In 584, Chilperic was killed. Fredegund had taken his money and sought refuge in Notre Dame Cathedral.
By this time, young Childebert had turned thirteen – the age of majority – and taken the throne under the watchful eyes of his mother. Brunhilda was still so prominent at court that there were several plots to assassinate both mother and son.
Still, the queen proved herself indomitable. When Guntram of Burgundy died, Childebert inherited his kingdom too – and immediately went to war with his cousin Clotaire II of Neustria – Fredegund’s son.
Childebert himself died at only twenty-six years old – leaving Brunhilda to take the reins once more, this time claiming regency of Austrasia and Burgundy in the name of her two young grandsons, splitting the kingdoms between them.
In 597, Brunhilda’s greatest nemesis, Fredegund died – but the feud between them did not.
Apparently unable to stop making enemies, in 599 Brunhilda’s elder grandson Theudebert tired of her scheming and exiled her from his court. She headed straight for the court of her other grandson, Theuderic, and quickly persuaded him to declare war on his brother. In 612, Theudebert was defeated and placed in a monastery, where he died (possibly assassinated).
Theuderic died shortly thereafter from an illness – leaving yet another power vacuum in the Frankish kingdoms. He had left only a small illegitimate son, Sigebert – so for the third time in her life Brunhilda claimed regency of the kingdom, this time for her great-grandson.
But the ghost of Fredegund would not rest. Her son, Clotaire II of Neustria raised an army against Brunhilda, forcing her to flee with Sigebert into Orbe (French Switzerland), where they were captured.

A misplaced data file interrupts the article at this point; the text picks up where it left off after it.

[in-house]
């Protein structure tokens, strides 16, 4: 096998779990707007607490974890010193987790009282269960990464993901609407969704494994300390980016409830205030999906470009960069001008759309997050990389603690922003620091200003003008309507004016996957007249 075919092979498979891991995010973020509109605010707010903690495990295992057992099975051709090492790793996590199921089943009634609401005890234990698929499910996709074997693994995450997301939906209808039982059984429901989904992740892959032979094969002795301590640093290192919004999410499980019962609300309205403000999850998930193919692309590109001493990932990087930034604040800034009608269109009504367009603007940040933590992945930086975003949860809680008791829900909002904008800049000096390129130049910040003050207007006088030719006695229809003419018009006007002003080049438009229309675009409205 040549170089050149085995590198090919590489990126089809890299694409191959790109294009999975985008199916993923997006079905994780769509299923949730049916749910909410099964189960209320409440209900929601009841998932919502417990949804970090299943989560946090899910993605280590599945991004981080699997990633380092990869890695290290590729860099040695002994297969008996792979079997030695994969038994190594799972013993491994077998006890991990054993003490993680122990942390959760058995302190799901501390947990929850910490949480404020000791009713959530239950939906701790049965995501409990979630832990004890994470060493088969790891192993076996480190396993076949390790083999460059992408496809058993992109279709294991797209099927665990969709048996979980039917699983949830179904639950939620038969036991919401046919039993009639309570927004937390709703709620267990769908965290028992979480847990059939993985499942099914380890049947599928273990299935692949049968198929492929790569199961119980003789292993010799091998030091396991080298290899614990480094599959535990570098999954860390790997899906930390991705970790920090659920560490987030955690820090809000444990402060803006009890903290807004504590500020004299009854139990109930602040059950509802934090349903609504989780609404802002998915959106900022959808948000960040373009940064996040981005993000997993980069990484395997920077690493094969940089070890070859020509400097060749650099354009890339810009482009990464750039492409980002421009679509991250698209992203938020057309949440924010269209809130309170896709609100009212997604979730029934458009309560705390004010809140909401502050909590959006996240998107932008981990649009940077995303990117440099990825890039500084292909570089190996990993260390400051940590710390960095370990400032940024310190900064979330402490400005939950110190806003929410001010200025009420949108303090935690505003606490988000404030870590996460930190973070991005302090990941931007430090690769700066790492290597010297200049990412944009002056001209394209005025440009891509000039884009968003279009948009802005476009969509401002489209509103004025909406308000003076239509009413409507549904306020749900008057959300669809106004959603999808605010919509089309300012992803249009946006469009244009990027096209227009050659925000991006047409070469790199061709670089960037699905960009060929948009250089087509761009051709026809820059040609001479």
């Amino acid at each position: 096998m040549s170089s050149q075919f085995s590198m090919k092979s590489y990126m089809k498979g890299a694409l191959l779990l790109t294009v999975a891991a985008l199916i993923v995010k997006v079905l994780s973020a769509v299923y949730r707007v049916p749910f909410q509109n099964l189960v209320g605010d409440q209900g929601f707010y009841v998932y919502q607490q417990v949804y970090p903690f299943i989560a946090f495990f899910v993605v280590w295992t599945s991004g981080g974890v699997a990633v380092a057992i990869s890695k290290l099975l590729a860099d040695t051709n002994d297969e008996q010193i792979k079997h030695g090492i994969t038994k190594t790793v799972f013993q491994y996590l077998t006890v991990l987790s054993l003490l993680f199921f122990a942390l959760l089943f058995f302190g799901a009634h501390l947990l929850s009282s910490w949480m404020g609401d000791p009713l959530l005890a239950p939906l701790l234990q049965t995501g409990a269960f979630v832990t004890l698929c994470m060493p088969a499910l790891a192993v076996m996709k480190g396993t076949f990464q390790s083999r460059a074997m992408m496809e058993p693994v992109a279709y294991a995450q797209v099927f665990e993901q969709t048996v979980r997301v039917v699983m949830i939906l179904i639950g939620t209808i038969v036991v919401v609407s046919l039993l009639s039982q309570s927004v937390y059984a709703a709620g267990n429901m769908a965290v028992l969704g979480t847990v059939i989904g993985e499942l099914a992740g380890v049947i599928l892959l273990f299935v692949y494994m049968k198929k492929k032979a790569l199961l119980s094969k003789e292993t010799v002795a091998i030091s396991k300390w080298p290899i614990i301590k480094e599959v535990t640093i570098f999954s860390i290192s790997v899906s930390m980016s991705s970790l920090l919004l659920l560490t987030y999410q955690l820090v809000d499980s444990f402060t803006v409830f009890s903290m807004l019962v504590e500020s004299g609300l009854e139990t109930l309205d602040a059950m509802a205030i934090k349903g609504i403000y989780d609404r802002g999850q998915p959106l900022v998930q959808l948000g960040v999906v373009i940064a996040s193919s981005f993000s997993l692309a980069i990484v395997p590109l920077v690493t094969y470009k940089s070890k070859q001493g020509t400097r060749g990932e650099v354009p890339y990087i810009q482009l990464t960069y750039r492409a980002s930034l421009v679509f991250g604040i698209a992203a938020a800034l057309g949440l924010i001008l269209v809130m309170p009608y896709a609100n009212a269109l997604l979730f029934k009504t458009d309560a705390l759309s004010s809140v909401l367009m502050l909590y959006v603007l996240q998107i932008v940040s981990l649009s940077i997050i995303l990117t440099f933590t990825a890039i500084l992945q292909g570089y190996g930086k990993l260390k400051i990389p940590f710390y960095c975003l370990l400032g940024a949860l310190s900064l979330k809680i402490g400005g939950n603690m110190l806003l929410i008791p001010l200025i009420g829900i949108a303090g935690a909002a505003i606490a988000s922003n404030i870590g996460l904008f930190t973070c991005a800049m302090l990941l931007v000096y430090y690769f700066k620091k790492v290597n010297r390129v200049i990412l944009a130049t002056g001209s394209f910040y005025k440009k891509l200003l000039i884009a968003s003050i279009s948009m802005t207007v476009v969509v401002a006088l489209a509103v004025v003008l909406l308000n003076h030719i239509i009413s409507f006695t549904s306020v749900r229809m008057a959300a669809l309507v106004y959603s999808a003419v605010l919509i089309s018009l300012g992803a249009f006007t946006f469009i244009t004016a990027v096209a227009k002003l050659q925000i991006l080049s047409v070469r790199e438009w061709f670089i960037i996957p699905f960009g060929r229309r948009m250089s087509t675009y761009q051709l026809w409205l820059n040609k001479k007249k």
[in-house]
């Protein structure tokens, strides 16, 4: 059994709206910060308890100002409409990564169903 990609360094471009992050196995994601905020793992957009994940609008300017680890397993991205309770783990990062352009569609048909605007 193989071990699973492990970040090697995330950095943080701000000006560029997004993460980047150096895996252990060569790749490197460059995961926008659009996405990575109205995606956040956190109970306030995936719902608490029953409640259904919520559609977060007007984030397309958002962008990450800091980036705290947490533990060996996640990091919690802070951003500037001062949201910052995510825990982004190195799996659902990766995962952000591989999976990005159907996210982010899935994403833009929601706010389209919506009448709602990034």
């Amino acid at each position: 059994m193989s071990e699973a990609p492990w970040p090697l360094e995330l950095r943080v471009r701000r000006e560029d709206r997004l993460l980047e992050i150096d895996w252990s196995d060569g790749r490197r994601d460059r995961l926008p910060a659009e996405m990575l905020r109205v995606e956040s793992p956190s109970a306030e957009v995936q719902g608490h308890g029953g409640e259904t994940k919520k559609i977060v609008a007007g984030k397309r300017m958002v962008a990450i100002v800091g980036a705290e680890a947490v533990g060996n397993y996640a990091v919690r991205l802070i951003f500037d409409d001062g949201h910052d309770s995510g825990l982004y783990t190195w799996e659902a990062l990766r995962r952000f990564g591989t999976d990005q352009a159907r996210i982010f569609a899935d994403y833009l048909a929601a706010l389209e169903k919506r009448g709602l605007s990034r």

Sigebert was put to death at once, along with his young brother’s Corbo and Childebert – immediately ending the feud between Austrasia and Neustria.
Brunhilda was brutally tortured by Clotaire, who accused her of causing the deaths of ten Frankish kings:
- Sigebert I – Brunhilda’s first husband, assassinated by Fredegund due to the feud
- Chilperic I – Fredegund’s husband, assassinated (possibly by Fredegund)
- Theudebert II – Brunhilda’s grandson, defeated by his brother on Brunhilda’s orders
- Theuderic II – Brunhilda’s grandson, died from dysentery after war with his brother
- Sigebert II – Theuderic’s illegitimate son, Brunhilda’s great-grandson
- Merovech – Chilperic’s son, Brunhilda’s second husband, committed suicide
- Merovech – Theuderic’s son
- Corbo – Theuderic’s son, Brunhilda’s great-grandson, killed along with young Sigebert
- Childebert – Theuderic’s son, Brunhilda’s great-grandson
- The sons of Theudebert II – Brunhilda’s great-grandsons
For these crimes, Clotaire put Brunhilda to death in the most unpleasant way he could think of – following her torture on the rack, the queen (now in her seventies) was tied to four horses, who were set to bolt in different directions, tearing her body apart.
She was then burned until nothing was left. Another story has the elderly woman being dragged by a wild horse until she died – either way, Brunhilda’s controversial life came to an extremely bloody end.
Brunhilda was buried in the Abbay de St Martin at Autun, which she had founded.
The History of the Medieval World – Susan Wise Bauer
History of the Franks: Books I-X – Gregory of Tours